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http://dx.doi.org/10.11613/BM.2018.030201DOI Listing
http://www.ncbi.nlm.nih.gov/pmc/articles/PMC6214688PMC
October 2018

Abdominal aortic and iliac aneurysm presented as lower limb deep vein thrombosis: case report.

Acta Chir Belg 2020 Aug 13;120(4):271-273. Epub 2018 Nov 13.

Department of Pathology, School of Medicine, Univerisity Zagreb, Zurich, Switzerland.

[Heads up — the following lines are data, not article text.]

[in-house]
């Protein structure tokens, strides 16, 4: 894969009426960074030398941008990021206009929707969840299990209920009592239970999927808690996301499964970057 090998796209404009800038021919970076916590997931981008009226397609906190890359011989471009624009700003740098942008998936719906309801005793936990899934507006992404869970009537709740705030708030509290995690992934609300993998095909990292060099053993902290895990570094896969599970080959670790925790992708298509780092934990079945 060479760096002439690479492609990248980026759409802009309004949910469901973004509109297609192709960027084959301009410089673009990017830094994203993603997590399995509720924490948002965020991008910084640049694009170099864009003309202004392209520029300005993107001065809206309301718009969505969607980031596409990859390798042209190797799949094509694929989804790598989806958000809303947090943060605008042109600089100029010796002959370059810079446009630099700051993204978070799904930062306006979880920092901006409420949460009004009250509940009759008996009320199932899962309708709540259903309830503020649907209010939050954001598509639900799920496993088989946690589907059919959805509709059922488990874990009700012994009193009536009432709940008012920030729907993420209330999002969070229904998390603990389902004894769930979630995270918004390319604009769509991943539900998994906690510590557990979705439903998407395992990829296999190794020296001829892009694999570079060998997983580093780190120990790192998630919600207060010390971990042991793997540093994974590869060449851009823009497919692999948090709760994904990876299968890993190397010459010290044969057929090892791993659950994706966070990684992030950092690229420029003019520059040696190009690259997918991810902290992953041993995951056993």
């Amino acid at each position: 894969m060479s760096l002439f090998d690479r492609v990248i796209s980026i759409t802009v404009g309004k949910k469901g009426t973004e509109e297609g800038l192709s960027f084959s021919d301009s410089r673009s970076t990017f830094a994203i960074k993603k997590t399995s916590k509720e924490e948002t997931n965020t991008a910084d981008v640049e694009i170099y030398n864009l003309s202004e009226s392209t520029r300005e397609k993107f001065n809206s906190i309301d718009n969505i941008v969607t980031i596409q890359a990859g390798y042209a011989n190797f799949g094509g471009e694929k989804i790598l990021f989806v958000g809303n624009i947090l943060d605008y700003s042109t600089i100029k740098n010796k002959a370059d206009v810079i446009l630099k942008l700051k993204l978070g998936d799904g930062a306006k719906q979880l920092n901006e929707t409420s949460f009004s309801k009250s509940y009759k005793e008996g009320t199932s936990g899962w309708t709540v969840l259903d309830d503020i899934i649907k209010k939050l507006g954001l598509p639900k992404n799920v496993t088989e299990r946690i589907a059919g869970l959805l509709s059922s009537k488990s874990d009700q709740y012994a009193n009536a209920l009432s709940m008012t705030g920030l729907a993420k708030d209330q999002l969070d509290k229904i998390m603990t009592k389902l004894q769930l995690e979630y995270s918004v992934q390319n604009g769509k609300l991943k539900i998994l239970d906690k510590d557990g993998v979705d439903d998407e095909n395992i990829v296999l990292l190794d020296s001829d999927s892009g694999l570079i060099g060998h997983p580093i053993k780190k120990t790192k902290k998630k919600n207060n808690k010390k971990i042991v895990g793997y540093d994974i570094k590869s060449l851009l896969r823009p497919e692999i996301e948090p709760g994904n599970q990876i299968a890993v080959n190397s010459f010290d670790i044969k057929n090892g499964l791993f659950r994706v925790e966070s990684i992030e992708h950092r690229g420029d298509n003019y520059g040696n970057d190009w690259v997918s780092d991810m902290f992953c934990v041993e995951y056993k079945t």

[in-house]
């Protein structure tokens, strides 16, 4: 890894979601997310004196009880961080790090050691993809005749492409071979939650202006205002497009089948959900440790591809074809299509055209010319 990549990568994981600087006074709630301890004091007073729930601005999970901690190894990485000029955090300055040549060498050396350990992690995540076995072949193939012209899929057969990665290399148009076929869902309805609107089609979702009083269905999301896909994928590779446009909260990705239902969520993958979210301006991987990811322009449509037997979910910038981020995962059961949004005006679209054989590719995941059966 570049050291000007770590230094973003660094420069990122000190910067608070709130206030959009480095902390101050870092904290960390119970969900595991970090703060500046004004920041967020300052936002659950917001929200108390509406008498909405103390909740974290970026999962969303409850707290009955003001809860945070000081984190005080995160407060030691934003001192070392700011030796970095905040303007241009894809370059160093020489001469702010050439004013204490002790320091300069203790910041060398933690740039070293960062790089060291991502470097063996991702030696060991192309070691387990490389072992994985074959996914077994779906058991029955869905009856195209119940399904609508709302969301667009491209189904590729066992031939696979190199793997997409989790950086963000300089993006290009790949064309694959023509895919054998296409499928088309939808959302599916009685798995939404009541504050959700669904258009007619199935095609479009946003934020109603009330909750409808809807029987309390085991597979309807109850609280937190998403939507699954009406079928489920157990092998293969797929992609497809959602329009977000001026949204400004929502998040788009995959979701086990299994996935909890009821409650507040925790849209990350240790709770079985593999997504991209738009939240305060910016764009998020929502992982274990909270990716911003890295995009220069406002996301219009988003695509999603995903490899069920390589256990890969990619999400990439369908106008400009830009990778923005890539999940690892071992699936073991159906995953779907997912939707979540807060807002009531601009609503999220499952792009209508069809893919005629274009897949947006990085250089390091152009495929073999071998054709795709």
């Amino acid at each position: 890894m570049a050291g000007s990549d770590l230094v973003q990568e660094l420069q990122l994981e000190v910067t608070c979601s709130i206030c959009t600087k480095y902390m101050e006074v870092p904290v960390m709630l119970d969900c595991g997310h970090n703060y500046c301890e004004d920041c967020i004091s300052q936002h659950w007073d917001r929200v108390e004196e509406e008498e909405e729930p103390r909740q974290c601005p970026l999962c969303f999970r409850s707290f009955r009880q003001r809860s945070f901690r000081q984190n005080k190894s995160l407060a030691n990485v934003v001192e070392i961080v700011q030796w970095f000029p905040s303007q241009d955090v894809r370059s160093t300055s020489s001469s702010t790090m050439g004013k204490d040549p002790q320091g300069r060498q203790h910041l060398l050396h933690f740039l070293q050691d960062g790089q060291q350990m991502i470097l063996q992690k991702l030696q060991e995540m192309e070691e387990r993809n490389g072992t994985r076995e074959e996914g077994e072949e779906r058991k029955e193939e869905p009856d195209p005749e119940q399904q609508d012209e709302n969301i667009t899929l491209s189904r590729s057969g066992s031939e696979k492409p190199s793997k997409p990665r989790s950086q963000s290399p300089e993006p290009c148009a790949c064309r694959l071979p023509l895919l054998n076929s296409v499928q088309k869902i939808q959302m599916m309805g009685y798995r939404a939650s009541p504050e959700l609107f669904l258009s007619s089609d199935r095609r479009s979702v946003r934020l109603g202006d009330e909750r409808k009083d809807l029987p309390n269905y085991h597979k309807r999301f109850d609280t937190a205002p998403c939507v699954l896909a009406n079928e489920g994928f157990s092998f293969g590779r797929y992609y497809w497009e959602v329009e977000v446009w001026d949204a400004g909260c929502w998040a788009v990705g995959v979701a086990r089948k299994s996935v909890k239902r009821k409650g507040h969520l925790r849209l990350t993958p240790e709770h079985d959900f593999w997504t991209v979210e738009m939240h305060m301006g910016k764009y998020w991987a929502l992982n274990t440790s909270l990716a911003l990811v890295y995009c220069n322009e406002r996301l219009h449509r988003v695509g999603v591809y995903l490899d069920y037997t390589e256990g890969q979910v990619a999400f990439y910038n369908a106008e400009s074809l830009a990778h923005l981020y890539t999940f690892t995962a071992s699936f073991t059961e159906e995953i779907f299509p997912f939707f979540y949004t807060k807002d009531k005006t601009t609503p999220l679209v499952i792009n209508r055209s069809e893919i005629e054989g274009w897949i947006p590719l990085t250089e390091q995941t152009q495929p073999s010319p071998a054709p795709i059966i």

We report a rare case of a symptomatic abdominal aneurysm presented as a lower limb deep vein thrombosis (DVT). A 63-year old male presented to our hospital with a recent progressive onset of the right lower limb swelling and pain. The patient had a history of a previous cardiovascular disease. A Duplex ultrasound was performed, which confirmed a right lower limb DVT extending to the right iliac vein. The patient had a pulsatile abdominal mass. Computed tomography scan of the abdomen showed an abdominal aortic and a right iliac artery aneurysm compressing the thrombosed inferior caval and the right iliac vein. The patient was treated with low molecular weight heparin. After resolution of the DVT on day 3 of hospitalization, a surgery on the abdominal and iliac artery aneurysm was performed. The aneurysm was resected and an aortobifemoral bypass was placed using a Dacron prosthesis. The patient remained to be asymptomatic for 6 months after the surgery. Follow up computed tomography demonstrated a fully patent inferior caval and iliac vein and the absence of the aneurysmal disease. Although rare, our case confirms that the DVT should be considered as a possible symptom of an abdominal aneurysm in selected patients.